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Mutiny on the Bounty

Oscar traditionally has a thing for sweeping historical epics, and one of the early great ones is the best picture winner from 1935, Mutiny on the Bounty. If you don’t know the story of the HMS Bounty, you need to sue your high school’s history department.

The movie packs three great leading performances in one. Clark Gable, who shaved off his trademark mustache for historical accuracy, plays mutiny leader Fletcher Christian. Charles Laughton plays abusive captain William Bligh. Franchot Tone plays fictional midshipman Roger Byam, torn between the two. The odd thing is, as great as Tone and Laughton were, neither one had many big titles on his resume other than this one. Gable meanwhile stared in It Happened One Night, the best picture from 1934, and a few years later wound up in another best picture winner, some Civil War epic called Gone with the Wind. They didn’t call him "King of Hollywood" for nothing.

The real stars here are Talbot Jennings, Jules Furthman, and Carey Wilson, three writers who teamed up on the screenplay. In an era where most movies worked in black and white, where the villains were purely evil and the heroes purely good, the crew of the Bounty is a varitable gray scale. Christian is upset by Bligh’s treatment of the men, but the real impetus in his mutiny plot is the woman he fell in love with in Tahiti. Bligh for all his faults, and he is one mean son of a bitch, is ahead of his time in that he treats the Tahitian chief Hitihiti as an equal, not as some heathen that must be brushed aside and subjugated for the glory of the British Empire.

The most complex character is Byam. On the voyage in order to compile a Tahitian dictionary, he is punished by Bligh for a minor transgression and forced to climb the riggings and remain up there through a storm. Through this be befriends Christian, and like Christian, upon arrival in Tahiti falls in love with one of the locals. And yet when the idea of mutiny comes up and the prospect of returning to Tahiti becomes very real, his sense of honor to the Navy compels him to side with Bligh. To make matters even more complicated, when Bligh and those loyal to him are put off the ship, Byam is below deck and so ends up remaining on the Bounty with Christian and the rest of the mutineers. This is an accurate event historically, as there was only room on the lifeboat for 18 people, and that left several crew members who were loyal to Bligh on the ship when it returned to Tahiti.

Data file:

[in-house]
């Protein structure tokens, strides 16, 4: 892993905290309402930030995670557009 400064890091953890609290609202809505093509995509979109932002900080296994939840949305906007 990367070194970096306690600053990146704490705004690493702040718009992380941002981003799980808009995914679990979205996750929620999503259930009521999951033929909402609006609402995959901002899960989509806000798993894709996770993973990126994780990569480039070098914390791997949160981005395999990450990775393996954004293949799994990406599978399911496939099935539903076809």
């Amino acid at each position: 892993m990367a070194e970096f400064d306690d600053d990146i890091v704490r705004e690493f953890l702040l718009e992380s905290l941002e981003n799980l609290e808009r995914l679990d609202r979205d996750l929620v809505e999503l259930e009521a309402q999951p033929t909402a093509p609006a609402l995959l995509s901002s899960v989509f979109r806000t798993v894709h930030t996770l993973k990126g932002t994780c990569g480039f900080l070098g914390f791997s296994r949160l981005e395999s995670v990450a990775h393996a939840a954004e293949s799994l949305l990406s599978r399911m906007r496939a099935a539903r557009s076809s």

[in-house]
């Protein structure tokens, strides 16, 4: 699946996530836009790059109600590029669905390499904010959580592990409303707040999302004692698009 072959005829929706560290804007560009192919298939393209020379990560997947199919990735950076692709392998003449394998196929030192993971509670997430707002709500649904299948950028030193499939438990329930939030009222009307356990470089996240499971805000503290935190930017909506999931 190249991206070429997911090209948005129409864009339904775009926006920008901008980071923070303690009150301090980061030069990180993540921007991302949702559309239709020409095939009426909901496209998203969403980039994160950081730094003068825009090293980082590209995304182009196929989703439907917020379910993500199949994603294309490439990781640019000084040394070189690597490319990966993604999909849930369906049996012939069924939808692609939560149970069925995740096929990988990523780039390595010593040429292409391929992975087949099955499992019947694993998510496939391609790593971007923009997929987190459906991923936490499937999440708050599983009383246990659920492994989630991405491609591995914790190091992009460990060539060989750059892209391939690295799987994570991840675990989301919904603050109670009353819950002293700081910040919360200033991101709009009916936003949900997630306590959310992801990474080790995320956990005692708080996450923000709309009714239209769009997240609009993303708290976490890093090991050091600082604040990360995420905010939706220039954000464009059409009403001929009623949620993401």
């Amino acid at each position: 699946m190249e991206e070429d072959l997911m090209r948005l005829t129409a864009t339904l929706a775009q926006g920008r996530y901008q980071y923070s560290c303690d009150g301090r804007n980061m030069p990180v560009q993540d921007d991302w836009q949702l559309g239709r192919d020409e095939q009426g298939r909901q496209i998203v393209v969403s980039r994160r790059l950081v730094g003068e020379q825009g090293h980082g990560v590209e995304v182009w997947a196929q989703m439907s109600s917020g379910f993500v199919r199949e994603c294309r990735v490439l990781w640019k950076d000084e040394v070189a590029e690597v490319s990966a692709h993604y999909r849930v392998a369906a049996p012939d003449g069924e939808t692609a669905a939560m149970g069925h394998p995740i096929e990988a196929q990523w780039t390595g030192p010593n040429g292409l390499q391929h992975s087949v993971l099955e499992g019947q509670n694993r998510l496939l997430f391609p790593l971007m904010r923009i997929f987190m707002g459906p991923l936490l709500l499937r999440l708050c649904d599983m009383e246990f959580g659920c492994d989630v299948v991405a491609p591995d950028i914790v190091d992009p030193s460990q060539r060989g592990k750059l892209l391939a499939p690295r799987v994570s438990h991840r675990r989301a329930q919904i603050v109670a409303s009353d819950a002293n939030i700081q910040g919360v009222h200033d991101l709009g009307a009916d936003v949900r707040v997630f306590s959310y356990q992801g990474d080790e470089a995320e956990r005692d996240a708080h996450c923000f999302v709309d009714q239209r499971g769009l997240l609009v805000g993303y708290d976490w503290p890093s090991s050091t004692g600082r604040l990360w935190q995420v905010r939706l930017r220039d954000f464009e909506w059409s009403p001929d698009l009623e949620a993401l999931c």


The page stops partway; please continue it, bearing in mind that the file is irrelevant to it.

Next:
After the mutiny, what sympathies we might have for Christian and Bligh go out the window altogether. The movie depicts Bligh as a Captain Ahab, whose white whale is Christian. His obsession with finding the mutinous dog, as he calls him, leads him to wrecking another ship on a coral reef. It is in this that the movie actually undersells Bligh’s preoccupation with seeing Christian hang. In real life, Bligh abandoned most of the survivors of the lifeboat in Jakarta, buying a ship of his own, and trawling the Pacific for any sign of the ship he lost.

Life wasn’t much easier for Christian. Knowing Bligh would come back to Tahiti to look for him, he took the Bounty, along with a handful of crew members and several Tahitian women, off on a journey to find an out of the way island where he would never be found. In the end, they arrive at Pitcairn Island, which has no natural port and was misplaced on maps at the time. What the movie doesn’t mention is how this turned out. The Tahitian women were treated as property on Pitcairn, and three of them were assigned to the six Tahitian men who went with the mutineers. Eventually, the wife of one of the mutineers died, and he demanded another woman, so one was taken from the Tahitian men. The Tahitians then rebelled and Christian was shot to death.

After the mutiny, Byam is the only one who comes off being sympathetic. Bligh wrongly believes Byam was one of the mutineers, and his friendship with Christian both before the mutiny seals his fate with the court-martial. However one of his wealthy friends steps in at the last moment to win a royal pardon. Not exactly the type of thing that sends a message that justice wins out in the end, but still.

Often, a historical epic wants us to see great cinematography and wonderful special effects and sit in amazement at the sheer scale and spectacle of the whole thing. Mutiny on the Bounty is different. Most of the action takes place on board the ship, and instead of sweeping vistas, we are treated to a Hollywood rarity, complex character development.

Other nominees that year included film versions of Les Miserables (in which Laughton played another complex villain, Javert) and Midsummer Night’s Dream with the rather curious casting of James Cagney as Bottom and Mickey Rooney as Puck. The Shakespearean romantic comedy was not even Cagney’s best work of 1935, that being the Darryl F. Zanuck F. B. I. Crime drama G Men, which was overlooked for a nomination for the big prize. It doesn’t much matter of course. Mutiny on the Bounty was perfectly written and wonderfully acted, and there is little chance any movie would have beaten it that year.

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